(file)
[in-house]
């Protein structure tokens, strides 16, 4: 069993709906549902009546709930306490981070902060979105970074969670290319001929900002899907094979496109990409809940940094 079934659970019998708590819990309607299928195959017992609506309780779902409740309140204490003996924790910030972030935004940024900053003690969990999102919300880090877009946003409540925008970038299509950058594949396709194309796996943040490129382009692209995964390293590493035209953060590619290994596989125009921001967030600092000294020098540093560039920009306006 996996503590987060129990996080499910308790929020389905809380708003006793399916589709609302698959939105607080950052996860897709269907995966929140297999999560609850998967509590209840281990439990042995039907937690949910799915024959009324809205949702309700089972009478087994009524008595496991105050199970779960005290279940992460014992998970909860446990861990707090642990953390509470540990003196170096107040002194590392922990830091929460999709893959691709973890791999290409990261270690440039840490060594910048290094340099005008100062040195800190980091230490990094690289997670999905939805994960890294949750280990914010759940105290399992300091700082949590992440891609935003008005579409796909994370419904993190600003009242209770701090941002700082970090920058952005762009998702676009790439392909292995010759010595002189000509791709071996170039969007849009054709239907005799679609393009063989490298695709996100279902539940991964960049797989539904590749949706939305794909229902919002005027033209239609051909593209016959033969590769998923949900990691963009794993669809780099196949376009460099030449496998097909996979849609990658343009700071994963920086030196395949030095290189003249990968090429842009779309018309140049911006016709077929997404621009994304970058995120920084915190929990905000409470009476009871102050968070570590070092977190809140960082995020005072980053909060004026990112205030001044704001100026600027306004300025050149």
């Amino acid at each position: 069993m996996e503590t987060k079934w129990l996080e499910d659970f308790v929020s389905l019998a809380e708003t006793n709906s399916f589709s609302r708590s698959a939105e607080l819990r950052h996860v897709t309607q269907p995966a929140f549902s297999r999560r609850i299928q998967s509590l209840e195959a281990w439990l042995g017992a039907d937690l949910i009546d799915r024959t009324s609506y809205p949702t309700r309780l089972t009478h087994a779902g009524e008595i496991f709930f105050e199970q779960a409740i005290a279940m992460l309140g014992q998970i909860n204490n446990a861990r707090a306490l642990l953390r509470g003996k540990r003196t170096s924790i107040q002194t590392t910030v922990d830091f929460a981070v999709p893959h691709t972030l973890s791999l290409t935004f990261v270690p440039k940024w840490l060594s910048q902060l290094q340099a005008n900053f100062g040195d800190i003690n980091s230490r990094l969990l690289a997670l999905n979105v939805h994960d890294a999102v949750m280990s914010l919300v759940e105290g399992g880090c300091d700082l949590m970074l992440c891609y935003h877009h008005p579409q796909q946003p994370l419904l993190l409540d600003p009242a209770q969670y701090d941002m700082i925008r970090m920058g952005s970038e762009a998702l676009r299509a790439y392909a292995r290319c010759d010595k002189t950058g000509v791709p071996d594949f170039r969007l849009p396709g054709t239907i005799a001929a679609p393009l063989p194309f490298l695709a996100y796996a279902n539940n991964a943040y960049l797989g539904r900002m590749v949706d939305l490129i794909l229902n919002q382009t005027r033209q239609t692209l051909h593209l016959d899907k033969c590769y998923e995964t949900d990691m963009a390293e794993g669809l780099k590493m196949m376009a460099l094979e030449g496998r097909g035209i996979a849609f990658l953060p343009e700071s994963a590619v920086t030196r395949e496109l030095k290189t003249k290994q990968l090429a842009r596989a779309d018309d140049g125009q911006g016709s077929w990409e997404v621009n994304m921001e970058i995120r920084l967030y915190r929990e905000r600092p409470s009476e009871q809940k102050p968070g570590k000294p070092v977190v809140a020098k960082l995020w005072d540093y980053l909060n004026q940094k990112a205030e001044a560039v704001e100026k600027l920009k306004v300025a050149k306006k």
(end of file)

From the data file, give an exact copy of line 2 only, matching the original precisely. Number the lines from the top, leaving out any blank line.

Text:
């Protein structure tokens, strides 16, 4: 069993709906549902009546709930306490981070902060979105970074969670290319001929900002899907094979496109990409809940940094 079934659970019998708590819990309607299928195959017992609506309780779902409740309140204490003996924790910030972030935004940024900053003690969990999102919300880090877009946003409540925008970038299509950058594949396709194309796996943040490129382009692209995964390293590493035209953060590619290994596989125009921001967030600092000294020098540093560039920009306006 996996503590987060129990996080499910308790929020389905809380708003006793399916589709609302698959939105607080950052996860897709269907995966929140297999999560609850998967509590209840281990439990042995039907937690949910799915024959009324809205949702309700089972009478087994009524008595496991105050199970779960005290279940992460014992998970909860446990861990707090642990953390509470540990003196170096107040002194590392922990830091929460999709893959691709973890791999290409990261270690440039840490060594910048290094340099005008100062040195800190980091230490990094690289997670999905939805994960890294949750280990914010759940105290399992300091700082949590992440891609935003008005579409796909994370419904993190600003009242209770701090941002700082970090920058952005762009998702676009790439392909292995010759010595002189000509791709071996170039969007849009054709239907005799679609393009063989490298695709996100279902539940991964960049797989539904590749949706939305794909229902919002005027033209239609051909593209016959033969590769998923949900990691963009794993669809780099196949376009460099030449496998097909996979849609990658343009700071994963920086030196395949030095290189003249990968090429842009779309018309140049911006016709077929997404621009994304970058995120920084915190929990905000409470009476009871102050968070570590070092977190809140960082995020005072980053909060004026990112205030001044704001100026600027306004300025050149």